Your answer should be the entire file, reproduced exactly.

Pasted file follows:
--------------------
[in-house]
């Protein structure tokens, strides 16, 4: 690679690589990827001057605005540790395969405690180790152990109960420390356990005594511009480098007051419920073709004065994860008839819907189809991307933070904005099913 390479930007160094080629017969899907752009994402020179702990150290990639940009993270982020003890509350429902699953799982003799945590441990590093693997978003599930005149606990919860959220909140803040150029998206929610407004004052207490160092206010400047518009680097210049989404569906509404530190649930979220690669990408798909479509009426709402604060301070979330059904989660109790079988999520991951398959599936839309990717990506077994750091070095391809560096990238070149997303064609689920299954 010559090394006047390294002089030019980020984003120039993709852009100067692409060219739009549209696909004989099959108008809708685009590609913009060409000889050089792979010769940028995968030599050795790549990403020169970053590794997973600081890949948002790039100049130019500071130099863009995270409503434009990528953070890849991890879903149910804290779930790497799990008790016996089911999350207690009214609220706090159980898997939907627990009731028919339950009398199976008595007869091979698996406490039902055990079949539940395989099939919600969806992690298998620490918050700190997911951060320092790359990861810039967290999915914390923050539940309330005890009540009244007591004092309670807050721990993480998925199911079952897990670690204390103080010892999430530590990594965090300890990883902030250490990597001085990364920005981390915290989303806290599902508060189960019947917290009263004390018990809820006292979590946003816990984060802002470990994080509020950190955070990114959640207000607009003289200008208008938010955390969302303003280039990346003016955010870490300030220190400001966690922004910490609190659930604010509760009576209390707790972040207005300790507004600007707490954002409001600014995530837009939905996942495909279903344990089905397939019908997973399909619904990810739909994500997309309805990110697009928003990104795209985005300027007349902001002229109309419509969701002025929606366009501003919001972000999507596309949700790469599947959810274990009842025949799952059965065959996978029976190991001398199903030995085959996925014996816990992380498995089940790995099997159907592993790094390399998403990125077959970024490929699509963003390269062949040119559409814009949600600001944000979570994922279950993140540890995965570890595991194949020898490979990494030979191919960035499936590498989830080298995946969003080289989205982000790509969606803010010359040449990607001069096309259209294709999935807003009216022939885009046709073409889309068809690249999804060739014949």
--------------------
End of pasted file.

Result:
[in-house]
């Protein structure tokens, strides 16, 4: 690679690589990827001057605005540790395969405690180790152990109960420390356990005594511009480098007051419920073709004065994860008839819907189809991307933070904005099913 390479930007160094080629017969899907752009994402020179702990150290990639940009993270982020003890509350429902699953799982003799945590441990590093693997978003599930005149606990919860959220909140803040150029998206929610407004004052207490160092206010400047518009680097210049989404569906509404530190649930979220690669990408798909479509009426709402604060301070979330059904989660109790079988999520991951398959599936839309990717990506077994750091070095391809560096990238070149997303064609689920299954 010559090394006047390294002089030019980020984003120039993709852009100067692409060219739009549209696909004989099959108008809708685009590609913009060409000889050089792979010769940028995968030599050795790549990403020169970053590794997973600081890949948002790039100049130019500071130099863009995270409503434009990528953070890849991890879903149910804290779930790497799990008790016996089911999350207690009214609220706090159980898997939907627990009731028919339950009398199976008595007869091979698996406490039902055990079949539940395989099939919600969806992690298998620490918050700190997911951060320092790359990861810039967290999915914390923050539940309330005890009540009244007591004092309670807050721990993480998925199911079952897990670690204390103080010892999430530590990594965090300890990883902030250490990597001085990364920005981390915290989303806290599902508060189960019947917290009263004390018990809820006292979590946003816990984060802002470990994080509020950190955070990114959640207000607009003289200008208008938010955390969302303003280039990346003016955010870490300030220190400001966690922004910490609190659930604010509760009576209390707790972040207005300790507004600007707490954002409001600014995530837009939905996942495909279903344990089905397939019908997973399909619904990810739909994500997309309805990110697009928003990104795209985005300027007349902001002229109309419509969701002025929606366009501003919001972000999507596309949700790469599947959810274990009842025949799952059965065959996978029976190991001398199903030995085959996925014996816990992380498995089940790995099997159907592993790094390399998403990125077959970024490929699509963003390269062949040119559409814009949600600001944000979570994922279950993140540890995965570890595991194949020898490979990494030979191919960035499936590498989830080298995946969003080289989205982000790509969606803010010359040449990607001069096309259209294709999935807003009216022939885009046709073409889309068809690249999804060739014949």